(in a letter to his nephew)
(in a letter to his nephew)
Is it fair to say that white people are literally "tight-assed"? Do they have a tendency to hold themselves in, to restrain their bodily selves in ways that other people don't?
If so, why do they do that? As a person who lives inside a "white" body and has also studied the history of whiteness, I will offer here some tentative answers to these questions.
In "White Like Me," a classic skit from the days when Saturday Night Live used to be a good TV show, Eddie Murphy implies that white people are indeed literally tight-assed. At one point, as he transforms himself into "Mr. White" for a satiric journey into the heart of whiteness, Murphy studies videos of white people. He then says to his makeup person, "See? See how they walk? Their butts are real tight when they walk. They keep their butts tight. I've gotta remember to keep my butt real tight when I walk."
Let's pause, if you have a couple minutes, for the rest of "White Like Me" (after a short commercial break, at the unfortunate insistence of NBC):
Murphy's parody on the ways of white folks covers a lot of ground, but I want to focus on a certain tightness in his performance as Mr. White. If this particular satiric point of critique is correct--if white people do have a "tighter," more restrained way of living in their bodies--then where does this tightness come from? Is it something natural, something genetically inherent to who they are? Or is it part of a racial performance, something they've been socially trained into doing?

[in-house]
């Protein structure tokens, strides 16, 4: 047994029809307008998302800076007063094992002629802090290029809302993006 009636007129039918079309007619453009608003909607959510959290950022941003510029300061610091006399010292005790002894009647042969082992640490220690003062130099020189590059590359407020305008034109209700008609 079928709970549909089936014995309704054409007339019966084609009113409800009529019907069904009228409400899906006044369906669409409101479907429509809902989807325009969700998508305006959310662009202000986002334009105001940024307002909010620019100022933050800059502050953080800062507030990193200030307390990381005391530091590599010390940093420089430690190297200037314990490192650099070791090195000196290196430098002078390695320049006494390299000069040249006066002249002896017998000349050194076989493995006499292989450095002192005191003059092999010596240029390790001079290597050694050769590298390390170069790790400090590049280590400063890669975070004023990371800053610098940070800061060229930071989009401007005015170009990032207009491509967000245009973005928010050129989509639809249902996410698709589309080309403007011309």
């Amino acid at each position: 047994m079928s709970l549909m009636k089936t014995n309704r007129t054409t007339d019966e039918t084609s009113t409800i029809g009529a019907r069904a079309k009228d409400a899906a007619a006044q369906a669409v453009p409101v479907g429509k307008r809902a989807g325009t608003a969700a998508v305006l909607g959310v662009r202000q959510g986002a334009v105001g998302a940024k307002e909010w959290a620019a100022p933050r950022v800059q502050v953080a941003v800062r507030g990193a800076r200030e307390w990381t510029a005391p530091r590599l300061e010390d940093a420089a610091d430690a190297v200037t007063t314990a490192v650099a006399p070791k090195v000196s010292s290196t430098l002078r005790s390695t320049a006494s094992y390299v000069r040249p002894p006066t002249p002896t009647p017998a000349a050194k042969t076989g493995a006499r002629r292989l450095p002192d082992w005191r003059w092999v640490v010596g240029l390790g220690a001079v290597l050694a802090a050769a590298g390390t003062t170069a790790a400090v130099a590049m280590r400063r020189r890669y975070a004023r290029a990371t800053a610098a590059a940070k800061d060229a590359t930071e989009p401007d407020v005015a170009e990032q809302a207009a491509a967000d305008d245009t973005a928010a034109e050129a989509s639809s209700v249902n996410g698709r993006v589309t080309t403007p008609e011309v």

I prefer the latter explanation, and a brief foray into white history helps to explain why. In his book Iron Cages: Race and Culture in 19th-Century America, Ronald Takaki uses the metaphor of entrapment to guides his analysis of what was then a new, overtly "white" American identity.
Takaki explains how after the American Revolution, religious and racial ideologies combined to produce a conception of an ideal American citizen, one who was an ascetic, individualistic, religious, and hardworking man. Expectations for women, who were not in a legal sense full citizens at the time, were somewhat different, and even more restrained. At the same time, a mind/body split occurred in terms of gender; by being cast as the bodily repository of emotions, women served to bolster the masculine identity as the bearer of heightened mental faculties.*
In this new American identity, the rational “head” was favored over the unclean, sexual, desirous (and thus irrational) “body.” Sexuality, play, and leisure were strongly discouraged, in deference to God’s expectations that people “make something” of themselves, and of the land, animals, and resources around them. Americans projected outward onto "tawny Indians" and black slaves the conception of their own sexuality, laziness, deviltry, “savagery,” and bodily looseness. They also defined themselves in the process as the opposite of those other people--intellectually superior and properly restrained in the "governance" of their bodies.
At a broader level, the newborn America was also self-conscious about how the rest of the world perceived it. Americans wanted their newly independent country to be seen, Takaki writes, as a “City upon a Hill, where men would triumph over the ‘animal’ within themselves and prove to the watching world that they could be self-governing,” that they didn’t need to be dependent on another country, such as England.